BONY 3 Stars:

3rd Star-Henrik Lundqvist, NYR (27 saves, incl.11/12 in 3rd for 1st win MSG win this year)
2nd Star-Michal Rozsival, NYR (goal, assist, 2 SOG, blocked shot in 22:52)
1st Star-Callahan/Dubinsky, NYR (2-2-4, +2, 6 SOG, 10 hits, 7 blocked shots, 4 takeaways)

Sunday, October 24, 2010

Are we at rock bottom now?!

Certainly it looked like last night's embarassing loss to the Sabres at home might have been rock bottom for this underachieving Devils team but tonight in some ways might actually be worse. Sure the score's only 2-0 after two periods but if it was Johan Hedberg instead of Martin Brodeur in goal tonight it would be about 7 or 8-0. Our offense continues to look like it's in a pot haze, our defense is nonexistent and we've been outshot 28-16 in a game we needed before the real meat of this road trip gets underway Wednesday in San Jose.

Is there anything really worth talking about from this game so far? Not unless you're Derek. So I'll beat the dead horse that is the Ilya Kovalchuk scratching some more...apparently the veil of secrecy finally got pulled back by The Record's Tom Gulutti on why the Devils' $100 million man did not dress for last night's game:

A source said that Kovalchuk was late for a mandatory team meeting prior to Saturday’s optional morning skate at Prudential Center.

When I asked Kovalchuk if there was a team meeting before the morning skate, he said confirmed that there was. When I asked if he attended the meeting, he said, “no comment” and then said he had to go and would talk again after the game.

MacLean also would not comment when I asked if Kovalchuk attended the team meeting.

Assuming that's true I have two main thoughts...number one I'm fine with the benching, even if a more benign punishment like being sat for a period might have gotten the message through without compromising the team's chances to win last night. Still, sometimes you have to go overboard to really stand on principle. However, my second thought is that if that's all that happened, then what exactly was the reason for the initial secrecy in the first place?!

I mean really, the Devils would have been supported in the media and the fans wouldn't have batted an eye if the team had just put out a statement saying that Kovalchuk was scratched and this was the reason. Instead, nobody knew that Kovalchuk was a healthy scratch until at least two periods into the game and we - as fans and paying customers - deserved an explanation why. It's one thing to scratch a random fourth-liner or hide an injury from the opposition (god knows we've been doing that long enough with Anton Volchenkov and his 'stiff neck') but no tactical advantage was gained by this cloak-and-dagger nonsense with our supposed franchise player. And as a result, the Devils looked like a Mickey Mouse organization being mocked for healthy scratching a $100 million player for no apparent reason...there I said it.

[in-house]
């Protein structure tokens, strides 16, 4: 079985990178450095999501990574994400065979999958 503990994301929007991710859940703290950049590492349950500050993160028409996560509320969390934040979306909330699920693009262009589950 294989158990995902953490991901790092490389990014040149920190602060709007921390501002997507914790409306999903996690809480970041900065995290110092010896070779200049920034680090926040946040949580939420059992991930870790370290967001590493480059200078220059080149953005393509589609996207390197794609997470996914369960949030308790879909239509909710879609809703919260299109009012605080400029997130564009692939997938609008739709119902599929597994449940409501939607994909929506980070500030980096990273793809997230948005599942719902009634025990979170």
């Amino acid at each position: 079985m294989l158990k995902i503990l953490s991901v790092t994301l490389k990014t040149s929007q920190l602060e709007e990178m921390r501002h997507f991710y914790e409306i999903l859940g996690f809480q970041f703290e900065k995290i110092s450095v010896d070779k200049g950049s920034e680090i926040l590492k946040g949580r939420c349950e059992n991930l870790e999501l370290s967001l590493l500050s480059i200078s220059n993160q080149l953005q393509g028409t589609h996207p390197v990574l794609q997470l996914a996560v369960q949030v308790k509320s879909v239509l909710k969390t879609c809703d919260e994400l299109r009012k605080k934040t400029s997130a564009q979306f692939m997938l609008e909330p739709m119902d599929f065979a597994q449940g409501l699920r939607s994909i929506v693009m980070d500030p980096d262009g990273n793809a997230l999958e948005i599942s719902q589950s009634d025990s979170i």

Of course after all the hulabaloo that followed, the Devils finally had to leak what happened otherwise it would still probably be a secret but why did it even take the fact that this became an international news story to do it? Someone in the PR department or Lou Lamoriello himself should have recognized when you scratch your marquee acquisition that people all over North America are going to be asking why (and inventing theories when you don't tell them), starting with your own fanbase. It's not like indicating he was being disciplined for off-ice reasons would be talking out of school.

Sometimes I honestly think we keep secrets just for the principle of keeping secrets. And you can get away with keeping everything in house when you're a winning organization but when you're about fifteen minutes away from being 2-6-1 with a team that's been awful for the entire 2010 calendar year you can't get away with hiding every little thing. Especially after an offseason where we, as a fanbase, were continually kept in the dark over what was going on during those six weeks where Kovalchuk was in an NHL-induced purgatory.

We also made our rookie coach look like the second coming of Mike Keenan seven games into his tenure by not coming clean initially. Not that I think Johnny MacLean will be in trouble, even as the zombified performances multiply at an alarming rate. I wonder how long it'll take Lou to throw the jelly jar this year...this time around he might throw a grenade, and it won't land on the coaching staff. I wouldn't be entirely shocked if one or more big-name players don't make it to San Jose on Wednesday, because something has to give and right now. When you have Jamie Langenbrunner committing nine million penalties, Patrik Elias continuing his invisible act and so on, you know that something beyond just firing yet another coach has to be done to shake things up.